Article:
Baking is a skill, but some basic tricks and hacks can make you the best chef. Temperature and timing is the key in being a good chef. Making a pizza seems to be tricky, but all that gives flavor and texture to your pizza is when you allow for dough fermentation.
The color and taste of pizza dough are highly dependent upon the fermentation period. Timing differs concerning temperature. The higher the temperature is, the lesser time it would take to rise and be properly fermented. Conditions such as keeping the dough in an airtight container, using heated milk or water to dissolve fermenters such as yeast are also essential.
Another key tip is to divide the dough into small portions and keep them in a heated place for fermentation. It is advised if you are dealing with a relatively large amount of pizza dough. The taste of pizza dough is contingent highly on the ingredients you are using, such as flour, yeast, eggs, oil, and milk.
Using the Right Type of Yeast
Usually, there are two kinds of yeast used by pizza makers worldwide; these are dry yeast and instant yeast. The basic difference is in their method of usage. Of course, the kind of pizza you want to make and the time you have till the meal determines what type of yeast you will use.
Dry yeast needs to be dissolved in lukewarm milk or water before being added to your dough mixture. Instant yeast, on the other hand, is quick and ready to use, as the name suggests. You need to add instant yeast in dry flour according to the amount required and mix it thoroughly before kneading.
Timings with Temperature
Timing and temperature are the two most important things that you need to understand before baking anything. If you are keeping the dough at room temperature, it is advisable to keep it in an airtight container for almost 5 to 6 hours.
If you wish to keep your kneaded pizza dough in a pre-heated oven of about 100 to 110°C, it is suggested to give it almost 1 to 2 hours for proper fermentation. Keeping the dough in a pre-heated place is essential if the room temperature is too low for proper fermentation or if you have less time for making the pizza.
Thin vs. Thick Crust Pizza
It is quite interesting to know that the pizza crusts two most common types are thin and thick pizza crust. It depends upon the type and timing that you allow for fermentation. A thin crust pizza can deliciously be made if you knead the dough for almost ten to twelve minutes and allow it to sit for ten minutes.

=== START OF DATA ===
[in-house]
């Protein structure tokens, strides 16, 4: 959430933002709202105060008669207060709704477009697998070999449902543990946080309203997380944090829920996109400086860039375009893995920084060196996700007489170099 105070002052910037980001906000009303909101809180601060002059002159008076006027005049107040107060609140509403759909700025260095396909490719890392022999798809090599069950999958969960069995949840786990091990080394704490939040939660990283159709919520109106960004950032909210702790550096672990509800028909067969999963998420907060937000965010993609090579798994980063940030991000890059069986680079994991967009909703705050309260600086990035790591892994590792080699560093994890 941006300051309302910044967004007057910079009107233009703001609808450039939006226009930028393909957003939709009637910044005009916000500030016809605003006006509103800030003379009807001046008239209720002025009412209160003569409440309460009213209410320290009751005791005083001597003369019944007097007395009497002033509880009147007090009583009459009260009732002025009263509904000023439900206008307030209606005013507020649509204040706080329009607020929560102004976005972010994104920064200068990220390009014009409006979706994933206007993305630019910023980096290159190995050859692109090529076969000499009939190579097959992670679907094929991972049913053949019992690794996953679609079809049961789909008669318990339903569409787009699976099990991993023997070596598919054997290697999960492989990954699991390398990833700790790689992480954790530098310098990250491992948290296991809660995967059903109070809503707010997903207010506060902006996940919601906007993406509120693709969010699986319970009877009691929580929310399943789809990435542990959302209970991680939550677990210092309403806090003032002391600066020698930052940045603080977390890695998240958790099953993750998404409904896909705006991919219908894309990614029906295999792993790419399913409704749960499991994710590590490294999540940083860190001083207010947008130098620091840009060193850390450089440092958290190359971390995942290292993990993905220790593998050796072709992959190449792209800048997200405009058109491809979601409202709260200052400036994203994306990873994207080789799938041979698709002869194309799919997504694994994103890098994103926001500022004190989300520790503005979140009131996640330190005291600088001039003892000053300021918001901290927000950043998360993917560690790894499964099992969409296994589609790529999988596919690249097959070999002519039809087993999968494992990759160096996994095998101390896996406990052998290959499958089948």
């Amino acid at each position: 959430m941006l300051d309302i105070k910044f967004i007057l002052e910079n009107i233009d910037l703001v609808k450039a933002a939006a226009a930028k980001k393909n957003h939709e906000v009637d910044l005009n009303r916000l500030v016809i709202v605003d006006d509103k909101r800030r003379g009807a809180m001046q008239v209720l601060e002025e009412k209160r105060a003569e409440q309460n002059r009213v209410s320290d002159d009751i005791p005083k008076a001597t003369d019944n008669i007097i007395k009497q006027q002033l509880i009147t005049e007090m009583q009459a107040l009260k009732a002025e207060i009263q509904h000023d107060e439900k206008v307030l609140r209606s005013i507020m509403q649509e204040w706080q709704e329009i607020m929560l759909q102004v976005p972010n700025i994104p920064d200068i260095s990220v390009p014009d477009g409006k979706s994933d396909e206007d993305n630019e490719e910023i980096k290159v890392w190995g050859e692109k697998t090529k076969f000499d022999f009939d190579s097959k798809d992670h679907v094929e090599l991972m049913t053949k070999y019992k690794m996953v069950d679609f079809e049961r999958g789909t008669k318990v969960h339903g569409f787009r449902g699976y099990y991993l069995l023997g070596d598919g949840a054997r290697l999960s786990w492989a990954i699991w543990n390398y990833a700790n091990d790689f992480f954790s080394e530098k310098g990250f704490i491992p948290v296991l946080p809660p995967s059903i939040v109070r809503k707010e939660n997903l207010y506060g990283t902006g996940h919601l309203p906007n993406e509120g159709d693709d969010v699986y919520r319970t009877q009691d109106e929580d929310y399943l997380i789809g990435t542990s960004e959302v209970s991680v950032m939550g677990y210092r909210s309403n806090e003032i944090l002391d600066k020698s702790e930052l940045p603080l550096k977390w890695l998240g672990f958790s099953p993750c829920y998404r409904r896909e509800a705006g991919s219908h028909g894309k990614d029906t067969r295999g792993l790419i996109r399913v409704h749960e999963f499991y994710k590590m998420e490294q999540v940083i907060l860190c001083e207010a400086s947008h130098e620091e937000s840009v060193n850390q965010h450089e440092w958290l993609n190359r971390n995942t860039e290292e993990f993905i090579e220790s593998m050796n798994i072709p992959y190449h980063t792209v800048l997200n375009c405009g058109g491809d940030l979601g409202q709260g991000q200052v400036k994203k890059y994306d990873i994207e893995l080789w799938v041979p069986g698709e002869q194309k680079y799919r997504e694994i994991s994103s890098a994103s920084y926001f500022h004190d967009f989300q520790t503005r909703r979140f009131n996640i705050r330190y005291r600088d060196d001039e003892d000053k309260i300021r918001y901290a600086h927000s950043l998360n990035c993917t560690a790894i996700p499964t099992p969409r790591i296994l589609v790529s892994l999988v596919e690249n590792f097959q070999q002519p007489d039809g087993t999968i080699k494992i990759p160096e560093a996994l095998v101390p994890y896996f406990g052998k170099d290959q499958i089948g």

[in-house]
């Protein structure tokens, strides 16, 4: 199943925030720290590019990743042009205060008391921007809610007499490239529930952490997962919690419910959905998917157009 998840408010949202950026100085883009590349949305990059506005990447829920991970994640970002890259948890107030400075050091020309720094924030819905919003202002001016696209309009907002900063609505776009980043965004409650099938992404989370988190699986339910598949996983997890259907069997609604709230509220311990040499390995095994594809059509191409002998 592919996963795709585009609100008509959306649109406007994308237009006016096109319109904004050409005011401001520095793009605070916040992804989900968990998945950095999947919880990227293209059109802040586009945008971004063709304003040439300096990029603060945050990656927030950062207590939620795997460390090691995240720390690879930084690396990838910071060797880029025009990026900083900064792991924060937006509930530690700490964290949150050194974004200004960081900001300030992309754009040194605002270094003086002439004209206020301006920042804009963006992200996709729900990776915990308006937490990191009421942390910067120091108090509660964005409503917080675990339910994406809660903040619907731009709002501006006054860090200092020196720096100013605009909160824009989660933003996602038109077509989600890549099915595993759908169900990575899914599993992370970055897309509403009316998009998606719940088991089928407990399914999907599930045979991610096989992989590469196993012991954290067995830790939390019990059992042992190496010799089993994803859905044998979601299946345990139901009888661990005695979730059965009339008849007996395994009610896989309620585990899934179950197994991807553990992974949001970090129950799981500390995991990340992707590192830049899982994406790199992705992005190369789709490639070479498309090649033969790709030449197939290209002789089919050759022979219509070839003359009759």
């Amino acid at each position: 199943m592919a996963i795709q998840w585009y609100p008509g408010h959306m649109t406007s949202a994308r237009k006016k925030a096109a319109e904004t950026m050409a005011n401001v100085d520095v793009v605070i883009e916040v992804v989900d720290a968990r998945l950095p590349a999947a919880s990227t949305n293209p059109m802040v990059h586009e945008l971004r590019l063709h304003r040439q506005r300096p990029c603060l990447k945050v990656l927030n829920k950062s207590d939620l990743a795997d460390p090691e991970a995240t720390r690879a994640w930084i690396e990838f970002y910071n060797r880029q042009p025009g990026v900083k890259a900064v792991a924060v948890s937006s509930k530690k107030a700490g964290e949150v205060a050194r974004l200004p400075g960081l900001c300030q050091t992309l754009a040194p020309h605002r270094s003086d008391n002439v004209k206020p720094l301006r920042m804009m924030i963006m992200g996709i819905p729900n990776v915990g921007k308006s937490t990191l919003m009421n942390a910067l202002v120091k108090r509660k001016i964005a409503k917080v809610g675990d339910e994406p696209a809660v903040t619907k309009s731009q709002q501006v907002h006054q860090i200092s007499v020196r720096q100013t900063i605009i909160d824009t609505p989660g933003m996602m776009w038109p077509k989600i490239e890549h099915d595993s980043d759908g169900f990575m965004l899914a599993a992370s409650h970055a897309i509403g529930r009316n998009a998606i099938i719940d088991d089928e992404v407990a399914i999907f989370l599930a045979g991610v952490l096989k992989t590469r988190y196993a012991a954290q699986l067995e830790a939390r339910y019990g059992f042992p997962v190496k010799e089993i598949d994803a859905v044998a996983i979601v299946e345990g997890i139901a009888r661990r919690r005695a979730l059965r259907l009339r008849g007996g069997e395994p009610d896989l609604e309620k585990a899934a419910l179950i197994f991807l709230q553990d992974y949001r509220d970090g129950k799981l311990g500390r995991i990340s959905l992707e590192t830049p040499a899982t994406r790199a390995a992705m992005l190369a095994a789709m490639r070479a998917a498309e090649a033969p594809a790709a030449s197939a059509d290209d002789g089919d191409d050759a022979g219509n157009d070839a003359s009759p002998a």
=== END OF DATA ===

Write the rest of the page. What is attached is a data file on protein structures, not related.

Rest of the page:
Fill it with the mushroom or sauce topping you want and bake in a pre-heated oven. Contrastingly you can make a perfectly great pizza if you knead the dough, then allow it to ferment and rise in about three hours, and then re-kneading it and allowing it to sit for two hours. Follow this procedure if you are working at room temperature.
Kneading and Re-Kneading The Pizza Dough
Proper kneading of pizza dough makes a proper pizza. Although there are many tools for kneading, hand kneading is most special. Pressing and pushing in the right direction helps to remove any air bubbles present, and it fuses the fermenter well with the flour.
Re-kneading is done when the dough is allowed to ferment for half the time. For example, if your fermentation timing is five hours, you should re-knead the dough after three hours. It would remove all the carbon dioxide and ethanol bubbles accumulated in your dough so it would rise double-sized to the actual in your target timing.
Can You Refrigerate Pizza Dough?
There is another big question about how you can preserve pizza dough if it is completely fermented or even half fermented. The best way is to refrigerate it while keeping the dough airtight using a wrap or an airtight container. If you feel that your refrigerator’s temperature is too low, you can adjust it according to your dough requirements.
There is a misconception regarding refrigerating the dough that it gets hard. So, in this case, you can put it out thirty minutes before baking so that it would get soft and flexible so you can mold it into shapes of your choice.